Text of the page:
Lauren Kerby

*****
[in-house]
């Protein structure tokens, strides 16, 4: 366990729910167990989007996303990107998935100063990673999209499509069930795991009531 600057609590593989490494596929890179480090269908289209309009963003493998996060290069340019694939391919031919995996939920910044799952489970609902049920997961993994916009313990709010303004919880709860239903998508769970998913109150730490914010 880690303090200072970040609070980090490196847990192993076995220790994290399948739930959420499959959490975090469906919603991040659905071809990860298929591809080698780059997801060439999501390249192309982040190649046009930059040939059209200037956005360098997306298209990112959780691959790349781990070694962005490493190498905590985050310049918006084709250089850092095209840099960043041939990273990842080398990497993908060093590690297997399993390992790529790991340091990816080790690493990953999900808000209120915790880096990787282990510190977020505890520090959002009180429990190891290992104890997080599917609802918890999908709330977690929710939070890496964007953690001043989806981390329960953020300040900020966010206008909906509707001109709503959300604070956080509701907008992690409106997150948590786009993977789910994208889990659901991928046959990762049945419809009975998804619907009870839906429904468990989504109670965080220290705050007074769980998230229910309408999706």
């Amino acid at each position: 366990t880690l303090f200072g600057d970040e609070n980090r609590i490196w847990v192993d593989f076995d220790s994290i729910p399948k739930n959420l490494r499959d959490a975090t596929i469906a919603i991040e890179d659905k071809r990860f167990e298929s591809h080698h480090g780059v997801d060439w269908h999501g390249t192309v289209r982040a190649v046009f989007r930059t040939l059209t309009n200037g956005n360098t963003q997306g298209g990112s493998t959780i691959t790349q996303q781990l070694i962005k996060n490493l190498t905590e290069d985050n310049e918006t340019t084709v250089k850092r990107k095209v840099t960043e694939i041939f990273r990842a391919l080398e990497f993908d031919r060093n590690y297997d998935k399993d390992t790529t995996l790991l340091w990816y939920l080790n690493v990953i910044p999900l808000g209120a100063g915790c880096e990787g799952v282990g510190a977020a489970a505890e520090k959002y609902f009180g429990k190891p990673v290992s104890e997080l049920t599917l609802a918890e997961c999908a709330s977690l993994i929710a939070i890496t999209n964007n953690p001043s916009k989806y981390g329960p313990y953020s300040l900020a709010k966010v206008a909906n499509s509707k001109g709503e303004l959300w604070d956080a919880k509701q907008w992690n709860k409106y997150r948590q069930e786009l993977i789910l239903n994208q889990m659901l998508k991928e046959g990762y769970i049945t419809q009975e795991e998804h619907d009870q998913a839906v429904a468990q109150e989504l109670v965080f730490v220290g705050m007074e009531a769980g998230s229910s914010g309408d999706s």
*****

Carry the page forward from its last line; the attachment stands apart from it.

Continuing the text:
When the average American student enters the classroom for the first time in a public school, he is greeted by classmates from an astonishing diversity of backgrounds. They may be from different economic classes. They may be of a different race. They may have been raised by parents with different political opinions. And they may be of different religions. In the classroom, any discussion of those religious differences is avoided. Religion, when it is acknowledged at all, is treated as a historical phenomenon, and its relevance to the modern world is not usually discussed. Teachers, like most Americans, believe that religion is off-limits to the schools, thus they avoid the subject altogether for fear of controversy.